Blackstone Exhibition

Sir William Blackstone (1723-1780) is one of the most important ever writers on law. He is up there with the Gods of Ulpian, Pothier and Savigny. His story is well known, so there is little need to rehearse it. Suffice it to say after education at Charterhouse and Oxford, he was called to the English bar, but spent time as administrator at Oxford before becoming the first Vinerian Professor of the Laws of England and subsequently becoming a judge. He is famous because of his Commentaries on the Laws of England, based on his Vinerian Lectures, the first volume of which appeared in 1765, 250 years ago.

The Yale Law Library, home to the world’s largest collection of Blackstone’s works, is marking the anniversary with an exhibition, “250 Years of Blackstone’s Commentaries.” The exhibition is curated by Wilfrid Prest of Adelaide and Michael Widener, the Rare Book Librarian at the Lillian Goldman Law Library, Yale Law School, and consists of more than 40 items, all from the Yale Law Library’s collection, depicting the origins of the Commentaries, its remarkable success as a textbook, and its impact on both legal and popular culture. The items include a volume annotated by one of Blackstone’s students, a legal treatise with Blackstone’s own handwritten marginalia, the first English editions of the Commentaries, early Irish and American pirated editions, abridgments, teaching aids, student manuscripts, critiques, translations (into French, German, Italian, and Chinese), and a 1963 liquor advertisement.

The exhibition is on display through June 2, 2015, in the Rare Book Exhibition Gallery, located on Level L2 of the Lillian Goldman Law Library, Yale Law School (127 Wall Street, New Haven, CT). The exhibition will then travel to London, where it will be on view September through November 2015 at the library of the Honourable Society of the Middle Temple, which was Blackstone’s Inn of Court. From December 2015 to February 2016 it will be at the Sir John Salmond Law Library, University of Adelaide.

In conjunction with the exhibition, the Yale Law Library will host a talk on April 17 by Cristina Martinez of Carleton University, who contributed “Blackstone as Draughtsman: Picturing the Law” to the collection edited by Prest, “Re-Interpreting Blackstone’s Commentaries” (2014). Her talk will be accompanied by Mark Weiner’s video, “Blackstone Goes Hollywood,” which includes an interview with Prest.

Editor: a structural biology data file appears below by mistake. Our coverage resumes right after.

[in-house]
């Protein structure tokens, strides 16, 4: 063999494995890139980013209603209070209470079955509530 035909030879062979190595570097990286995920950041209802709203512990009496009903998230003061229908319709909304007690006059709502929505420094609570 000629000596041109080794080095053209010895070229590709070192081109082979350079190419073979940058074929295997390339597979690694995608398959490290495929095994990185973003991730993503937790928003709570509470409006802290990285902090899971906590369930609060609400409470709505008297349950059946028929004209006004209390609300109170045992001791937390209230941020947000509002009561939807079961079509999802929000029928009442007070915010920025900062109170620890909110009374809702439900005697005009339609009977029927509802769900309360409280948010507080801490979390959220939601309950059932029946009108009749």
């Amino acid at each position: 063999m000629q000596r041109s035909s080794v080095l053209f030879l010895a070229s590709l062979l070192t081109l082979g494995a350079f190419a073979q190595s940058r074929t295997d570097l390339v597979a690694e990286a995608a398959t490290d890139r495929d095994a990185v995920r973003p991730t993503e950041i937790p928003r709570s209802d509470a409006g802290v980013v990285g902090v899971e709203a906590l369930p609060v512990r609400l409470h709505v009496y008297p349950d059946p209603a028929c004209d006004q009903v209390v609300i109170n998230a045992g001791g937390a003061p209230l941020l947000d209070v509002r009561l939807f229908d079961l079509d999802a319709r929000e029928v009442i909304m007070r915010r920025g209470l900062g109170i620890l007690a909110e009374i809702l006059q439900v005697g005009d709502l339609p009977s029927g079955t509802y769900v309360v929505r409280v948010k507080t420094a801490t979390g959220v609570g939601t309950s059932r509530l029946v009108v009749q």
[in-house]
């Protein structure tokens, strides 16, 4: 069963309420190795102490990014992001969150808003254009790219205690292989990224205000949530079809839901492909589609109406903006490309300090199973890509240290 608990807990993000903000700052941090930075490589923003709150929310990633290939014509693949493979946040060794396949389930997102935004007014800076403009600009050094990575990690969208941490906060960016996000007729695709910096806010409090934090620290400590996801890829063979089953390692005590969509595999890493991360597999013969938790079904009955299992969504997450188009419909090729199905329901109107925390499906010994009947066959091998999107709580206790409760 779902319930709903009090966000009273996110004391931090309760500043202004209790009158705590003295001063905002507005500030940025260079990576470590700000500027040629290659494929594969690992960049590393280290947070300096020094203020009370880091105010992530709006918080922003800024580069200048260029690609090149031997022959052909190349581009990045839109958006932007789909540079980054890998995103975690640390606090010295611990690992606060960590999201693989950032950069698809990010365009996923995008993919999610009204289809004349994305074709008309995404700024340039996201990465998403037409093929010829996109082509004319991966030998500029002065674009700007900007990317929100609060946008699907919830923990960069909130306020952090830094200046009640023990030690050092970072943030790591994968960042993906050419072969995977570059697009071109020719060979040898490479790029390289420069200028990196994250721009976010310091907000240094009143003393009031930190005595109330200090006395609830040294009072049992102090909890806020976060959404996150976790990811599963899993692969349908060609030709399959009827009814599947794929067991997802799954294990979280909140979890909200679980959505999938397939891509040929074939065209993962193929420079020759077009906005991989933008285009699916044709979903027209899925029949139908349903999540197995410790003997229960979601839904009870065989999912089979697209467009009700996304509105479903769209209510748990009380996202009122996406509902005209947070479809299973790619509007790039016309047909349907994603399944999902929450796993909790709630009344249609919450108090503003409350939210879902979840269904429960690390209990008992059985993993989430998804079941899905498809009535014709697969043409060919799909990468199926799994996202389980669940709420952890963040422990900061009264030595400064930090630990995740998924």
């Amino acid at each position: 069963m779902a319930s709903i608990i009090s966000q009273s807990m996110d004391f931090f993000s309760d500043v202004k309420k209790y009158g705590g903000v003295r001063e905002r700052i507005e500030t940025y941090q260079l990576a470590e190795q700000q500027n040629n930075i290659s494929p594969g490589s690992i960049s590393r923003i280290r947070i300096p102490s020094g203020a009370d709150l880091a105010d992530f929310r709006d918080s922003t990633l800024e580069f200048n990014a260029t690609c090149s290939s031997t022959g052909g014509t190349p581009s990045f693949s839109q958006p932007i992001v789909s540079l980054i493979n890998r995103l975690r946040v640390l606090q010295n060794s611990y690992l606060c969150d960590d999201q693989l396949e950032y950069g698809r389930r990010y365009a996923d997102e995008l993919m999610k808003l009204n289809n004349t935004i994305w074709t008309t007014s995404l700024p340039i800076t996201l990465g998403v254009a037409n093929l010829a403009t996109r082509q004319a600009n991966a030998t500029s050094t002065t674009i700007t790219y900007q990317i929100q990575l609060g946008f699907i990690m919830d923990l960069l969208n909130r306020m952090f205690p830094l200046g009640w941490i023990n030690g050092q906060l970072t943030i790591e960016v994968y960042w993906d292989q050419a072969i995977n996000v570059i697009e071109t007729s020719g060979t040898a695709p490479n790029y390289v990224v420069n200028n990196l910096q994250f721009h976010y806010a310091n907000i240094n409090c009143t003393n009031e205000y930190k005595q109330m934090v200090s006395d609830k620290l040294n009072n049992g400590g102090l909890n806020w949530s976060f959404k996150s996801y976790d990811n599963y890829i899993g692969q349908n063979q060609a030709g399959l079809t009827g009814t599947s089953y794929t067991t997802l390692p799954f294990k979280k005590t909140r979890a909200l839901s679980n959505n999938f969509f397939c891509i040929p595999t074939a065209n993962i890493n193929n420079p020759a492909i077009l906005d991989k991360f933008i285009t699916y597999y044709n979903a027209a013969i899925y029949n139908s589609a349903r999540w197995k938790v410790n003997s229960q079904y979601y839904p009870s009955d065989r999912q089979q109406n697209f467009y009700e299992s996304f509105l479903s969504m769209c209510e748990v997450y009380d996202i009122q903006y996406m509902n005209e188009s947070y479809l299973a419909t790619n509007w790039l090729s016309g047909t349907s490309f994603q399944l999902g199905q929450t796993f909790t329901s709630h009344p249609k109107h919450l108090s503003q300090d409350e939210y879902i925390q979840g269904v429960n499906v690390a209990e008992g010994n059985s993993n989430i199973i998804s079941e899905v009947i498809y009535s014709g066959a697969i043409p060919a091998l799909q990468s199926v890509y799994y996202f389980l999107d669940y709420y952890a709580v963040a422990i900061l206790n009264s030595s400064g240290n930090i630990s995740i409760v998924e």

If Blackstone’s work is the best known work on the Anglo-American common law, the man himself remained in many ways obscure and enigmatic, until the major research programme directed by Wilf Prest at Adelaide started to explore his life, leading to an editions of his letters, a new biography, and several specialised volumes of research. This exhibition is the product of all this work.

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It is interesting to this blogger that one of the most famous portraits of Blackstone shows him in his gown as a Doctor of Civil Law.


Signet Library Session Papers Index Digitised

The WS Society Session Papers Index 1713-1820 is now online!

Robert Burns, William Adam, Henry Cockburn, Robert Dundas, Henry Raeburn, Lord Kames, George Drummond, Captain John Porteous and James Boswell are just some of the figures of the Scottish Enlightenment and Edinburgh’s golden age to feature in the 734 indexed volumes of court papers owned by the WS Society.

‘Session Papers’ were used to present cases in the Court of Session. They were an integral part of legal practice until reforms to Court procedure took place in the early nineteenth century. As James Boswell put it: ‘Ours is a court of papers. We are never seriously engaged but when we write’.

Surviving Session Papers are a valuable resource for historians since they capture the issues that concerned the parties involved in legal cases and can sometimes provide details not found elsewhere. They also record changes in legal practice, for example, what books lawyers used for their citations in support of their arguments.

All of life and drama is here – from piracy and slavery to publishing disputes and quarrels over land and nuisance – and now that the WS Society’s unique index to these papers has been placed online, this vast and untapped historical resource is open to researchers and historians anywhere in the world.

Originally compiled by Alexander Mill during the Great War of 1914-1918, the Session Papers Index has existed until now only in the original bound volumes at the Signet Library and at the Register Office in Edinburgh. Mill served the WS Society as a Library Assistant for 65 years between 1870 to 1935. His Index is a remarkable achievement.